There is no doubt that Sikh women are something else, and have always stood almost shoulder to shoulder with their male counterparts.
Not to say that there is no oppression or wrong things done against females in the Sikh community, but for the most part, Sikh women have been on the stronger side, not letting anyone control them.
They have been rulers, teacher, soldiers, and more for centuries now, and have contributed in a number of different ways in times of need.
Recently, I read up on the bravado of the 21 Sikhs in the Battle of Saragarhi, and the upcoming film Kesari (with Akshay Kumar and Parineeti Chopra) is certainly going to be important in shedding light on this historic battle.
But this also brought to mind that its not always Sikh men, but the community’s women too have had important roles in historic or ancient battles of India.
So here, in light of focusing on the unsung heroes, we take a look at some Sikh women who have had significant roles in Indian wars/battles:
#1. Mai Bhago
Mai Bhago, who was born around the late 1600s and lived until the mid-1700s was known for not just being an execellent homemaker, but also a strong and brave soldier.
While her mother taught her the feminine chores like sewing, cooking, etc, her father taught her a number of skills like horse-riding, archery, combat (hand-to-hand), martial arts and even the Sikh swordmanship called ‘Gatka’.
She eventually led about 40 soldiers into battle in 1705, against the Mughals who were trying to invade India. Her story becomes inspiring when you learn that the soldiers had initially left the Sikh army, but Bhago managed to rally them back into fighting against the enemy.
She then became the bodyguard of Guru Gobind Singh who was the 10th prophet of the Sikhs.
#2. Indian Sikh Women In World War 2
A lot of people still don’t recognize the contribution that Indians and Asians made in their colonized states towards the two World Wars that happened.
The British empire made extreme good use of their colonies to strengthen their army and send soldiers to far off areas that were near to their enemies.
However, in this, women are even more invisible, even though about 11,500 Indian women altogether served in the World War 2.
The contribution made by Sikh women in this war came out when historian and broadcaster Mathew Ward released this picture.
The British formed the Women’s Auxiliary Corps (India) and it was the first time women were able to enter the army. As per the tweet, women were not only involved in behind the frontline roles but also allegedly built and repaired aircrafts.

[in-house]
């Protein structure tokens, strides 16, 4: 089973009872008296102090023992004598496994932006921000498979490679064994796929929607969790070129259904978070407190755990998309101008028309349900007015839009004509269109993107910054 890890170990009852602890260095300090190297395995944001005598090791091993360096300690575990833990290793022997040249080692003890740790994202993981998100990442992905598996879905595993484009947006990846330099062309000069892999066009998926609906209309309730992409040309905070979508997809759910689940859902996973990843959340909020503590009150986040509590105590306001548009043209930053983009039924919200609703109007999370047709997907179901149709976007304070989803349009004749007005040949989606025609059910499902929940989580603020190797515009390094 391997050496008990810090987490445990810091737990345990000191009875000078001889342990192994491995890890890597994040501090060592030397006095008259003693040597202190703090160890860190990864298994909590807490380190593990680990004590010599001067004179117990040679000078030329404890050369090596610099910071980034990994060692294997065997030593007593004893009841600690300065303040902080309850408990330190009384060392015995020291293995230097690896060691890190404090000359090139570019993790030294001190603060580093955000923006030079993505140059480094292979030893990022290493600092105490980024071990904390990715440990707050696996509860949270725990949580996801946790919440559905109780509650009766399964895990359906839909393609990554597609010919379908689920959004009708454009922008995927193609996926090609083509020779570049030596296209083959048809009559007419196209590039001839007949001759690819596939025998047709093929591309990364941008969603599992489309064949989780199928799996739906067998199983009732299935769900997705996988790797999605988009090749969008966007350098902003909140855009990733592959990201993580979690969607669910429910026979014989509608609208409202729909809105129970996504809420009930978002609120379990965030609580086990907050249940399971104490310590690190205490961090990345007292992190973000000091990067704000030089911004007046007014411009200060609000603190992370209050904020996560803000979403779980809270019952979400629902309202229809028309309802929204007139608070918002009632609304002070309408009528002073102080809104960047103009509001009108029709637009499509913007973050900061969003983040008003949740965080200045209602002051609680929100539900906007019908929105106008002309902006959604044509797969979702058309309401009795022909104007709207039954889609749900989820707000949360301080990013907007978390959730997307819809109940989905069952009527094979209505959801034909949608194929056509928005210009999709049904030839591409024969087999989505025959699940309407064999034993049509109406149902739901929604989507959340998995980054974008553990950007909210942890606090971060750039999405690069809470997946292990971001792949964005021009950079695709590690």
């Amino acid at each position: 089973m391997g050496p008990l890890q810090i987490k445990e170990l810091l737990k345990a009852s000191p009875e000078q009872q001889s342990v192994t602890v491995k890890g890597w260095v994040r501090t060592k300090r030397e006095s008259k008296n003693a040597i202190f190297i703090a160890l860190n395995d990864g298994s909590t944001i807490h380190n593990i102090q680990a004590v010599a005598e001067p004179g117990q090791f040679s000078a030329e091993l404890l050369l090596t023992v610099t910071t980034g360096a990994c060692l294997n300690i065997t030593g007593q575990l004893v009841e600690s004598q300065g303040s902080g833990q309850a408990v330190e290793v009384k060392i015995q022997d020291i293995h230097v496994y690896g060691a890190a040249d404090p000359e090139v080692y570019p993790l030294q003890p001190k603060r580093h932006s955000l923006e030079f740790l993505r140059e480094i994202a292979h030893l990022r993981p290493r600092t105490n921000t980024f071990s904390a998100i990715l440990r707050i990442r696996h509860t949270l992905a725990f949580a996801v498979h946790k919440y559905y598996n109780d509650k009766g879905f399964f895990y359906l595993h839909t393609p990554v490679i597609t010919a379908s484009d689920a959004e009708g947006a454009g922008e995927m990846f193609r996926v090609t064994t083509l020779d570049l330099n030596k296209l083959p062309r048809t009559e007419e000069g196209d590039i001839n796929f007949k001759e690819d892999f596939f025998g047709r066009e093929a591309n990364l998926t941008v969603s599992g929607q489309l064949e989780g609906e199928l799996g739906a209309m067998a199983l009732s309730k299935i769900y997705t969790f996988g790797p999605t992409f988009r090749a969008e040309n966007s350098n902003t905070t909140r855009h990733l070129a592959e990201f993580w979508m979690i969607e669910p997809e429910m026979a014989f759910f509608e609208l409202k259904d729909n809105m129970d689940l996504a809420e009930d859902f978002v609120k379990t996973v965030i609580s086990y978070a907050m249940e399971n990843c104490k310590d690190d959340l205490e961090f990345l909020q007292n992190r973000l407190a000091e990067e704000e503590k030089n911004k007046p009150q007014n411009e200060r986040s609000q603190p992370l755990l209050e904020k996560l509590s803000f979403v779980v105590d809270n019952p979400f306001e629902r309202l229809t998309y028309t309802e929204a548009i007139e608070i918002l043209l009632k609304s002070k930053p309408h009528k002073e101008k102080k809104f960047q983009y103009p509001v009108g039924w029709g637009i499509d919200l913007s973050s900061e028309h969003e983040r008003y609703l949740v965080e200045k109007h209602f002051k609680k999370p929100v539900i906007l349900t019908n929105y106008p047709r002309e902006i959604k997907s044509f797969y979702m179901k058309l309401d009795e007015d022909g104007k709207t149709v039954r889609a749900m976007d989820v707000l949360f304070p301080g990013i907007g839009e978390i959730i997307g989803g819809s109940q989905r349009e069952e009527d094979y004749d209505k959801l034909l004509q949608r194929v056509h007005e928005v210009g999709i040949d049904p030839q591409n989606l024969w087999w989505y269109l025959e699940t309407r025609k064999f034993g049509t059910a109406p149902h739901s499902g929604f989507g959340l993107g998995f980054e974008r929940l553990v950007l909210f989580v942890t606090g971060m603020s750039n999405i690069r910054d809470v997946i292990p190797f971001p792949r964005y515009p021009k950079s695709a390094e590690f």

#3. Rani Sada Kaur
Sada Kaur was known to lay the foundation of the Sikh empire that went on from 1799 to 1849. Sada Kaur was born in 1762 and died in 1832, outliving her husband and even was advisor to the first emperor of the Sikh empire, Mahraja Ranjit Singh.
Apparently, one incident that is often told in her story is how after her husband died in a battle, she instead of going the stereotypical widow way, put on a turban, weapons
It is said that Sada Kaur led a lot of battles and fights which she and her army won obviously.
#4. Gulab Kaur
Another inspiring Sikh woman would be Gulab Kaur (1890-1931) who was a freedom fighter with the Ghadhar Party during the Independence struggle of India.
Although not based in India, the Ghadhar Party was based in California, Kaur was able to make a lot of difference. Apparently, she and her husband were actually moving to the Philippines, but she left her husband there and moved to be near to the party.
The party, made up majorly of Indian-Sikh people were trying to free their country from the colonial rule of the British, and in this she gave speeches to Indian passengers on boats, printed and distributed party literature, basically making people aware of the party’s motives and what was happening in India.
She decided to move back to India with her husband to take their part in the freedom struggle, however, upon entering the country she was quickly imprisoned and supposedly tortured along with the other members of the Ghadhar Party at Shahi Quila in Lahore.
It is always inspiring to read of such women who were much ahead of their time and walking shoulder-to-shoulder with their male counterparts.
Make sure to leave information of any more such amazing admirable Sikh women that we might have missed out on in the comments below.
Image Credits: Google
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